Baseball is America’s pastime and one of the most popular sports played by our youth; an estimated 4.8 million children 5 to 14 years of age participate annually in organized and recreational baseball and softball. Although rare, catastrophic impact injuries from contact with a ball or a bat have raised safety concerns over the years. These injuries, along with more common shoulder, elbow, and eye injuries are the subject of this study. Generally, however, baseball and softball are considered relatively safe sports with catastrophic and chronically disabling injuries being very rare.

Baseball Injury Statistics

  • Between two and 8 percent of baseball players are injured while playing the sport each year.
  • 162,000 baseball, softball and tee-ball injuries among children between the ages of 5 and 14 years were treated in emergency departments in 1995.
  • Peaking at age 12, the number of injuries experienced by each child generally increases with age.
  • Of the injuries, 26% were fractures, and 37% were contusions and abrasions. The remaining injuries were strains, sprains, concussions, internal injuries, and dental injuries.

The potential for catastrophic injury resulting from direct contact with a bat, baseball, or softball exists. Deaths have occurred among baseball players from impact to the head with a bat or baseball. The result can be intracranial bleeding or blunt chest impact, probably causing ventricular fibrillation or asystole (commotio cordis).

Little League Elbow

The term “Little League elbow” refers to medial elbow pain attributable to throwing by skeletally immature athletes. Pitchers are most likely to be affected by this condition, but it can occur in other positions associated with frequent and forceful throwing. The throwing motion creates traction forces on the medial portion of the elbow and compression forces on the lateral portion of the elbow. Early recognition of the symptoms is important to avoid chronic elbow pain, instability, and arthritis.

Baseball Safety Recommendations

The American Academy of Pediatrics recommends the following safety guides:

  1. Preventive measures should be used to protect young baseball pitchers from throwing injuries. Preventive measures include restricting the number of pitches thrown during games and practices and instruction in proper training, conditioning, and throwing mechanics. Parents, coaches, and players should be educated about the early warning signs of an overuse injury and encouraged to seek swift and appropriate treatment if evidence of an injury develops.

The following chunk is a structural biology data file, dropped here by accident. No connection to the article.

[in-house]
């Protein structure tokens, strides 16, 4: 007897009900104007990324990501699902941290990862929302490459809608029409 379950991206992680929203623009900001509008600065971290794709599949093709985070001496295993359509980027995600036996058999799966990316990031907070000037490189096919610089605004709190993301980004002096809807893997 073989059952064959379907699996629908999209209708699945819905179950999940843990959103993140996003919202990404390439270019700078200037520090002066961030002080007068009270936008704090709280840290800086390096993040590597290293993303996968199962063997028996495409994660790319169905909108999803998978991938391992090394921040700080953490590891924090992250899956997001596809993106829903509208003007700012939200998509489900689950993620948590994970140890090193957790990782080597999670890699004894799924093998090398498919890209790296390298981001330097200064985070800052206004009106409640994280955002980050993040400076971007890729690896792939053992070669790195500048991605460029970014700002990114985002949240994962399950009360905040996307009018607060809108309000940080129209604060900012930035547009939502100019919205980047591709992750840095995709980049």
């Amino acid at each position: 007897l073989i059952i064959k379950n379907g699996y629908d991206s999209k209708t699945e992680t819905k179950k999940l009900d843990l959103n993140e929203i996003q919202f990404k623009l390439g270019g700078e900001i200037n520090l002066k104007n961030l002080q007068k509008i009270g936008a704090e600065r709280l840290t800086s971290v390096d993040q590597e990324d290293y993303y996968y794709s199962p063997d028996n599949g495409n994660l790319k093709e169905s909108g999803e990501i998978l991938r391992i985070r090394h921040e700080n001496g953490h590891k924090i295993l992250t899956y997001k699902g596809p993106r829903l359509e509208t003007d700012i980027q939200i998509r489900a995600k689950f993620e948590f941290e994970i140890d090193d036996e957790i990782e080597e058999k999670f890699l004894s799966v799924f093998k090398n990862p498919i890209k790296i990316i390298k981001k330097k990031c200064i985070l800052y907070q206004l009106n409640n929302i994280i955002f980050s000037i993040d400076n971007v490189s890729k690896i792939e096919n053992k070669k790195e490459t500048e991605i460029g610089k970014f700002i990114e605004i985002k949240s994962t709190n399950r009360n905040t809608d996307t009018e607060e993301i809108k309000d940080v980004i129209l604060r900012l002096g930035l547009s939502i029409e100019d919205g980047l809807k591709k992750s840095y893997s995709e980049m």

2. If safety equipment is used effectively during games and practices, most serious and potentially catastrophic baseball injuries can be avoided. Safety equipment includes the use of approved rubber spikes, batting helmets, masks, and chest and neck protectors for all catchers. Protective fencing of dugouts and benches, the use of break-away bases, and the elimination of the on-deck circle are also recommended. Protective equipment should always be properly fitted and well maintained.
  3. With baseball being the leading cause of sports-related eye injuries in children, players should be encouraged to wear polycarbonate eye protectors on their batting helmets to reduce the risk of eye injury. These eye protectors should be required for functionally one-eyed athletes (best corrected vision in the worst eye of less than 20/50) and for athletes who have experienced a serious eye injury.
  4. Low-impact NOCSAE-approved baseballs and softballs have shown to cause less damage on impact when used among children 5 to 14 years of age.
  5. Developmentally appropriate rule modifications, such as the avoidance of head-first sliding, which can cause serious head injuries should be imposed on children younger than 10 years.
  6. Note: There is not sufficient data to support the use of chest protectors on all players, besides catchers.

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